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Old 10-22-2015, 03:07 PM   #1
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4WD vs 2WD

I don't "plan" to tow my 17B on rough roads or in snow. I have not yet decided whether to tow with a pickup or SUV. Is 4WD important? Thanks.
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Old 10-22-2015, 03:11 PM   #2
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I have used it twice in 145000 miles. Probably would have been fine without.
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Old 10-22-2015, 03:12 PM   #3
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Originally Posted by Steve R View Post
I don't "plan" to tow my 17B on rough roads or in snow. I have not yet decided whether to tow with a pickup or SUV. Is 4WD important? Thanks.

Interesting article in November Consumer Reports Magazine concluded that for most driving situations, it is the tires that are more important than 4wd. One of the dirty little secrets for snow tires is that their wet road braking capacity is very poor.
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Old 10-22-2015, 03:16 PM   #4
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Not sure how much choice you have.
I looked into Mitsubishi Outlander that a friend was considering. Only the top of the line, loaded model, had a tow rating of 3,500 lb. All the less expensive lines were limited to 1,500 lb.
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Old 10-22-2015, 03:23 PM   #5
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Our tow is a 4WD. Used it ONCE backing into a rainy, slushy snow spot. Would not have needed but it was nice that I did not have to tear up any grass or make any ruts. Have never used it on the road towing, even on muddy backroads. Reason ours is 4WD is resale. Around here most trucks are 4WD. Bought ours used and one has better selection of options when looking at a 4WD and not a lot of difference in fuel mileage.
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Old 10-22-2015, 03:53 PM   #6
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Quote:
Originally Posted by Steve R View Post
I don't "plan" to tow my 17B on rough roads or in snow. I have not yet decided whether to tow with a pickup or SUV. Is 4WD important? Thanks.
Steve,
We got a 2WD Honda Pilot for our 17A. It has done fine. Gas mileage is a couple of mpg better than the 4WD model. Tow capacity is 125% of what's needed for the 17. We have been on a couple steep grades and on gravel a bit. All works well; no problem.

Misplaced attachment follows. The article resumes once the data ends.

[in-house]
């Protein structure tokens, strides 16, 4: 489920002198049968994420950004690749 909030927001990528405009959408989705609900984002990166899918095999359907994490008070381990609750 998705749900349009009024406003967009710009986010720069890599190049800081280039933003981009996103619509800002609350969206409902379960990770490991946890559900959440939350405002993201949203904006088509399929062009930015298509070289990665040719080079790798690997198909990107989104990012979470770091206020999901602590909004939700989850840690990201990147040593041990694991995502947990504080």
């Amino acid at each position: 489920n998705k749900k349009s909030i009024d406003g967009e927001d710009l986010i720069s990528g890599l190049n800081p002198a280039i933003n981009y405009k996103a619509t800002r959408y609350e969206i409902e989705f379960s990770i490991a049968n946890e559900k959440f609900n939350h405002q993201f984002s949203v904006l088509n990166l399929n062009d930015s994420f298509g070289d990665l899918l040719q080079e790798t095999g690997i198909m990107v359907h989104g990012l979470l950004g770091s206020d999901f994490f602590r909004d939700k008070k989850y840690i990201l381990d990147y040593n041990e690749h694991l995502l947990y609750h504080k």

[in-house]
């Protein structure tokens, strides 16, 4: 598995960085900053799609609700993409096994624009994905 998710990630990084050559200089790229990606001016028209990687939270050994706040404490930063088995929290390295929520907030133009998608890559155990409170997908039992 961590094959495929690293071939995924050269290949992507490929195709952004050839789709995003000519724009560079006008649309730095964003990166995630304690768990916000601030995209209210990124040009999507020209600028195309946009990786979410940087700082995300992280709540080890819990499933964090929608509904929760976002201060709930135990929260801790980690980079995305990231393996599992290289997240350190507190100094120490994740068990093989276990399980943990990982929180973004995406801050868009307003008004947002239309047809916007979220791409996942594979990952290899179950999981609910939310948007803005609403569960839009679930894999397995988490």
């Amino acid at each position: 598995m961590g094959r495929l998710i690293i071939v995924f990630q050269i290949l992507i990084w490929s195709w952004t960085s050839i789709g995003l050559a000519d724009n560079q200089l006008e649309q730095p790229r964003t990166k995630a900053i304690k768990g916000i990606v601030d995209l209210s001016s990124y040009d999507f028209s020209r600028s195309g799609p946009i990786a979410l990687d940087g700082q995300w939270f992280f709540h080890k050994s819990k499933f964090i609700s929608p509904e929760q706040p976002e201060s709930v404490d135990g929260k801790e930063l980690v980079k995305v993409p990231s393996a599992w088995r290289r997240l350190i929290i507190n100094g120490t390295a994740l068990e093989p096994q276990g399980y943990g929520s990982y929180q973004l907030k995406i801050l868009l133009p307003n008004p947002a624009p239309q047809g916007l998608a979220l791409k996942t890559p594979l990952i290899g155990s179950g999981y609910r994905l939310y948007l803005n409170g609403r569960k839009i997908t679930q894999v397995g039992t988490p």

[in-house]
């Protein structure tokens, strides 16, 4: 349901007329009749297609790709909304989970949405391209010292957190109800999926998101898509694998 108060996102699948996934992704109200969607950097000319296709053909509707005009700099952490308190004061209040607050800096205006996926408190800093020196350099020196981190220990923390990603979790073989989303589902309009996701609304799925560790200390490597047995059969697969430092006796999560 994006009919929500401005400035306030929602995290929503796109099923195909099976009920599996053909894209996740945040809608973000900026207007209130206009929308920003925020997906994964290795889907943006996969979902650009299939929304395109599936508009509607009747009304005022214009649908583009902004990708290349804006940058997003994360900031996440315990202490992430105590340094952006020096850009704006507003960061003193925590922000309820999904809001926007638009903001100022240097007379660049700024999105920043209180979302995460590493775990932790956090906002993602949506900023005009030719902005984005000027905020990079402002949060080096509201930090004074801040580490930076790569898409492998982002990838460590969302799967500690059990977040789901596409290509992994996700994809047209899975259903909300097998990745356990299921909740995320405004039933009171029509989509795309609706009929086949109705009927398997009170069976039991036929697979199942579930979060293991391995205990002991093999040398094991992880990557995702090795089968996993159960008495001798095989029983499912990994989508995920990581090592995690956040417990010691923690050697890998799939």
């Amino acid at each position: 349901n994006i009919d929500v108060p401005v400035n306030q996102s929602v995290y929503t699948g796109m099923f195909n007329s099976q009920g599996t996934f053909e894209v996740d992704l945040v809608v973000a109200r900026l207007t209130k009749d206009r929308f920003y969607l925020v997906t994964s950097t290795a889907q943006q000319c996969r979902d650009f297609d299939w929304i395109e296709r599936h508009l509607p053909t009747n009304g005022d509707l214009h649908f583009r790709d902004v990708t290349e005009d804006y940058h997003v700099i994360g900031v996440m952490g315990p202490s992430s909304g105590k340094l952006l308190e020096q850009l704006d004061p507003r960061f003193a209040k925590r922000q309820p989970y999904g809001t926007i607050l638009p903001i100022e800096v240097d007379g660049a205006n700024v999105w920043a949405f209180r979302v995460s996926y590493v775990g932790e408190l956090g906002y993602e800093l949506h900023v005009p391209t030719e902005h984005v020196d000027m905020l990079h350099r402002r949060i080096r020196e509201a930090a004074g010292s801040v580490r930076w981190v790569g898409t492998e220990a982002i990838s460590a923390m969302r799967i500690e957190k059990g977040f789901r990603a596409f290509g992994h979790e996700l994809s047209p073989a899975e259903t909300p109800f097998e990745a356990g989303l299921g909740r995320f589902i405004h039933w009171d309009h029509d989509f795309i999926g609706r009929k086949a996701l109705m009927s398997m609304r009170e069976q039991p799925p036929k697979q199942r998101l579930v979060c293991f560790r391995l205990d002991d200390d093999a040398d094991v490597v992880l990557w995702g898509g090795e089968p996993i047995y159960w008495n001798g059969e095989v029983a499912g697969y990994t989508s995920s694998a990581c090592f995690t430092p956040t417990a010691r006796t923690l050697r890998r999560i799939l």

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Old 10-22-2015, 04:45 PM   #7
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4 wheel drive probably is not needed 90% of the time, but the other 10% it was nice to have. If not going 4x4 I'd recommend at least a locking rear axle for those wet grass camping spots that will make your wheels spin...
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Old 10-22-2015, 04:53 PM   #8
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I have not ruled anything out (SUV or P/U) to pull my 17B. What mileage do you get when towing your 17A with your Pilot? Thanks.
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Old 10-22-2015, 05:12 PM   #9
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Quote:
Originally Posted by yardsale View Post
Interesting article in November Consumer Reports Magazine concluded that for most driving situations, it is the tires that are more important than 4wd. One of the dirty little secrets for snow tires is that their wet road braking capacity is very poor.
The Consumer Reports Magazine was comparing FWD vehicles to AWD; not RWD to AWD. There's a big difference between a RWD pickup and a FWD car.

RWD trucks are a whole other category because the rear end tends to dance around. With original equipment tires, RWD trucks can get stuck on steep wet asphalt roads. Seriously! Rear wheel drive trucks are almost useless in west coast snow. If it snows, you stay home. A locking differential and really sticky tires will improve the situation but its not ideal.

4WD trucks corner better in snow and gravel because you are less likely to break traction when accelerating out of a corner. You don't have to accelerate out of a corner, but if you do, it feels a whole lot better.

4WD trucks usually come with a low range which is really cool for slow manoeuvring on slopes.

4WD trucks can get off the line pretty quickly when the road is wet. This is helpful when crossing highways at uncontrolled intersections and racing road hogs at merge points.

Having said all that, the first vehicles to enter the ditch following the first snowfall of the year, are typically 4WD trucks. This happens not only in Vancouver (whose drivers are much maligned) but also in Calgary, Prince George, Edmonton and Toronto. Oak Bay is probably not a lot different. Over confidence is a big factor. Stupid is another one. Been guilty of both

This Christmas we're considering a run down to southern California if the weather is agreeable There's no way I'd be crossing those passes if we had a 2WD pickup.
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Old 10-22-2015, 06:05 PM   #10
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Originally Posted by Steve R View Post
I have not ruled anything out (SUV or P/U) to pull my 17B. What mileage do you get when towing your 17A with your Pilot? Thanks.
Steve,
Our overall mileage towing is 14.2 mpg. This includes about 25% at 62mph on I-5, majority on 2-lane highways and by-ways at 35-60 mph; 4 mountain passes over 5000 ft., Tejon pass south of Bakersfield (4100 ft.) w/ a 6% grade. (38 mph, 4400 RPM--that's about 75-80% of full throttle)).
Non-towing-highway is 22-24 mpg.
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